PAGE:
Tony Deyal | Plane talk, plainer English
Almost every airport in the world is now closed to passenger traffic, and all I can do in these weeks, and maybe months, of self-imposed imprisonment is revel in flights of fancy and indulge in what I call “Plane” English as distinct from “Plain English”.
Although I live on the “Fantasy Island” of Trinidad where reality is a bad word and a nightmare is when you dream that the country’s rum shops, brothels, and casinos are closed forever, I am not referring to the catchphrase from the TV series of that name in which the diminutive Tattoo sees a plane approaching, and while shouting out “Boss, Boss! De plane, de plane!” rings a bell. While this might ring a bell for some of my older readers, I am more concerned about what you read or hear when you’re on cloud nine.
My favourite is the sign “Fasten your seat belt while seated.” I used to tell myself that the sign did not make sense since the belt is not long enough for you to fasten it when you’re standing or in any other part on the plane. Eventually, I found out that while it does not follow the rules of grammar as we know it, the fasten-seat-belt sign follows the grammar rules for signs, and these are different from those that govern speech. In Plain (and not Plane) English, the sign would read, “(You damn fool!) Fasten (your effing) seat belt when (you are) seated.” Fortunately, spoken Plane English, especially by some flight attendants, makes up in humour, friendliness, and simplicity what the signs are clearly lacking.
On one flight, the attendant surprised everybody with, “Position your seat belt tight, low, and across your hips like my grandmother wears her support bra.” Another came up with, “To operate your seat belt, insert the metal tab into the buckle and pull tight. It works just like every other seat belt. If you don’t know how to operate a seat belt, you probably shouldn’t be out in public unsupervised.” While our Caribbean Airlines and LIAT flight attendants stick to badly written, memorised, and recited scripts, other airlines are encouraging humour in uniform. On one flight, the passengers were told, “Thank you for flying Delta Business Express. We hope you enjoyed giving us the business as much as we enjoyed taking you for a ride.”
Out of the cockpit came the announcement, “Hi, I’m Captain Amanda Smith. Yes, I’m a female pilot, and as a benefit, if we get lost on the way, I won’t be afraid to stop and ask for directions.” On another flight, the stewardess said, “Please be careful when opening the overhead bins because shift happens.” The two announcements I like are: “Sorry about the bumpy landing. It’s not the captain’s fault. It’s not the co-pilot’s fault. It’s the asphalt.” and “Please remain seated until the plane is parked at the gate. At no time in history has a passenger beaten a plane to the gate. So please don’t even try.”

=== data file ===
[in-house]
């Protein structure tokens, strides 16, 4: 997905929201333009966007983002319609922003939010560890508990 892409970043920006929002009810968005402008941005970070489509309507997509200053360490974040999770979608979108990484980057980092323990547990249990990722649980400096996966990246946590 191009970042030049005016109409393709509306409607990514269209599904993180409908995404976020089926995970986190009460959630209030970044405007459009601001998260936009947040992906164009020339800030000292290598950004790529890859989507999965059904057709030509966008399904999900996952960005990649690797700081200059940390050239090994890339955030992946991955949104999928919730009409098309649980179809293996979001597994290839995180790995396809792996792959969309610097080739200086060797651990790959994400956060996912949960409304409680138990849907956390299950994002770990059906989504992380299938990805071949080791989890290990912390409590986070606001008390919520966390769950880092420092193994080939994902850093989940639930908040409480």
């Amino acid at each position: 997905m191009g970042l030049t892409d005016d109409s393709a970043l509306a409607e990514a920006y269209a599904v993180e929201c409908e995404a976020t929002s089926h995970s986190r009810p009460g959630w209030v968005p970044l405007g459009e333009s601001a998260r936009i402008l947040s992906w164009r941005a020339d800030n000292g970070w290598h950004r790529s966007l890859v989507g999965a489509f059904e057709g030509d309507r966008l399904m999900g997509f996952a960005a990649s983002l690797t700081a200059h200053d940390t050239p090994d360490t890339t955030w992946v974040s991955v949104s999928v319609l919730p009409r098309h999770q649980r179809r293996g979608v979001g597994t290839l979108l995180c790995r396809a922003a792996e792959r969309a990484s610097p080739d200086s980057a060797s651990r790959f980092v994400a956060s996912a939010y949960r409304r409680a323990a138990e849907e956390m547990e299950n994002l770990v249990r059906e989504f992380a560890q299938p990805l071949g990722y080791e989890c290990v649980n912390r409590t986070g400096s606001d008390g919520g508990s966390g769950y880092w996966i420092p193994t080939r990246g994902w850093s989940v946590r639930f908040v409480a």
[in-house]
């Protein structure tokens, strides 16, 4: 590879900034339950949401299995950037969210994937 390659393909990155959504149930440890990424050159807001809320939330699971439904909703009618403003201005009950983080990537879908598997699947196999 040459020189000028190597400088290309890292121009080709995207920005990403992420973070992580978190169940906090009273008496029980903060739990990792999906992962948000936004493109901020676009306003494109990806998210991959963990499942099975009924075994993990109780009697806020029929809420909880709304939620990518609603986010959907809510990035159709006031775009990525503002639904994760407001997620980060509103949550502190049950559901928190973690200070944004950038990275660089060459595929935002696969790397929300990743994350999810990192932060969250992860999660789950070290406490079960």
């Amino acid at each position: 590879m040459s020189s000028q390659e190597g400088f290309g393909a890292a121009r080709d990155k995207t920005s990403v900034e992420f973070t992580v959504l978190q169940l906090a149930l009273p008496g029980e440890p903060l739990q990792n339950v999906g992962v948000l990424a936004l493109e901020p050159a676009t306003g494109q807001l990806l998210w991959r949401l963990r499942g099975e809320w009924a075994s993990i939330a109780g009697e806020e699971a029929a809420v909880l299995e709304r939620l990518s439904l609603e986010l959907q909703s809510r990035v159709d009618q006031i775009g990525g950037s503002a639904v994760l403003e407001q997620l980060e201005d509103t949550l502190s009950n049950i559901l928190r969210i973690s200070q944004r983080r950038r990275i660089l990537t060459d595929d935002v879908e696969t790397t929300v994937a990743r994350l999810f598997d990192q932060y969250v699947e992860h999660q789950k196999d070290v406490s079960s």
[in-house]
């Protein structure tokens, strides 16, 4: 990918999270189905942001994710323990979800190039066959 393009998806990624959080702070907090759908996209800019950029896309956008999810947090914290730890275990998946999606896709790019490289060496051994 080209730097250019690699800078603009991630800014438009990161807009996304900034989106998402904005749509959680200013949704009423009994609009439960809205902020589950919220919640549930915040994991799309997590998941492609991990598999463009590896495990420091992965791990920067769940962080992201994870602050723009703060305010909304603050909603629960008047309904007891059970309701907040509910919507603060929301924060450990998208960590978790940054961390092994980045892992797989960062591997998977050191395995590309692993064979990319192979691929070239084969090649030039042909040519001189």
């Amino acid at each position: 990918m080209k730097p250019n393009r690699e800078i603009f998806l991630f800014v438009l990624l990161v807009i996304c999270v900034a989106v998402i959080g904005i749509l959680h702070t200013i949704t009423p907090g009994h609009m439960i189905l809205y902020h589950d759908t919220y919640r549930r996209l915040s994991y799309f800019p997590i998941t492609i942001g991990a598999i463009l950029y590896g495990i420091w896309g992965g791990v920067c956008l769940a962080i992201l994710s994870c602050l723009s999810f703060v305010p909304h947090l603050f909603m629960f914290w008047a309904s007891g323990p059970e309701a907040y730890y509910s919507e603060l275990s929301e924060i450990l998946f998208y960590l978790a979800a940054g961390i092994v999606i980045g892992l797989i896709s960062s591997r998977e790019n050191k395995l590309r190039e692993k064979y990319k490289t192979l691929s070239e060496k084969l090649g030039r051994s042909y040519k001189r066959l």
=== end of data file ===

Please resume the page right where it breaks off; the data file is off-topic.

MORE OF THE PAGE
After the brilliant and funny examples of Plane English, I won’t even try any more but move on to the bigger picture or what is known as the “Plain English Campaign” (PEC), a company formed in 1979 to persuade organisations in the UK and abroad to communicate with the public in plain language. Every year, PEC gives out the “Foot In Mouth Award” for “a baffling comment by a public figure” and the “Golden Bull Award” for “the worst examples of written tripe”.
FOOT IN MOUTH AWARD
In 2004, Boris Johnson won the “Foot In Mouth Award” for his comment on a BBC quiz show, “I could not fail to disagree with you less.” He won again in 2016 with, “Brexit means Brexit, and we’re going to make a Titanic success of it.” In 2016, Donald Trump, described by the PEC as “unrivalled”, won with his remarks on Mexican immigrants, “They’re bringing drugs. They’re bringing crime. They’re rapists. And some, I assume, are good people.” PEC also cited Trump’s comments on John McCain, “He’s not a war hero. He was a war hero because he was captured. I like people who weren’t captured.” Mitt Romney, another US Presidential candidate, boasted about his patriotism, “I believe in an America where millions of Americans believe in an America that’s the America millions of Americans believe in. That’s the America I love.” My favourite is by Naomi Campbell, the English supermodel who won in 2006 for the priceless, “I love England, especially the food. There’s nothing I like more than a lovely bowl of pasta.”
BAD USE OF ENGLISH
The Golden Bull Award is given to an organisation that has made what is deemed by the campaign to be a confusing and bad use of English. In 1980, the British National Health Service won with a 229-word definition of a bed, and the 1981 winner received a parcel of tripe through the mail. Starbucks is one of the 2018 candidates and may soon have to add tripe to its menu for this gem of obfuscation, “While certain demand headwinds are transitory, and some of our cost increases are appropriate investments for the future, our recent performance does not reflect the potential of our exceptional brand and is not acceptable.” But the one that stuns me is from the BBC, an organisation that boasts that it informs, educates, and entertains – wherever you are, whatever your age. It makes me wonder about the age of the person who wrote, “BBC staff have been told to use non-binary pronouns when addressing gender-fluid or transgender employees to ensure that the corporation does not develop a ‘heteronormative’ culture.” Given a choice, I would prefer a Plane English speaker who says, “And today, we have someone who is celebrating their 21st birthday. Please stand up Mr Jones. Fancy that! 21 and never been in a Virgin.”
Tony Deyal was last seen quoting a flight attendant who said to her passengers, “Now that you’ve had your morning coffee, please return your seats to their upright and most uncomfortable position.”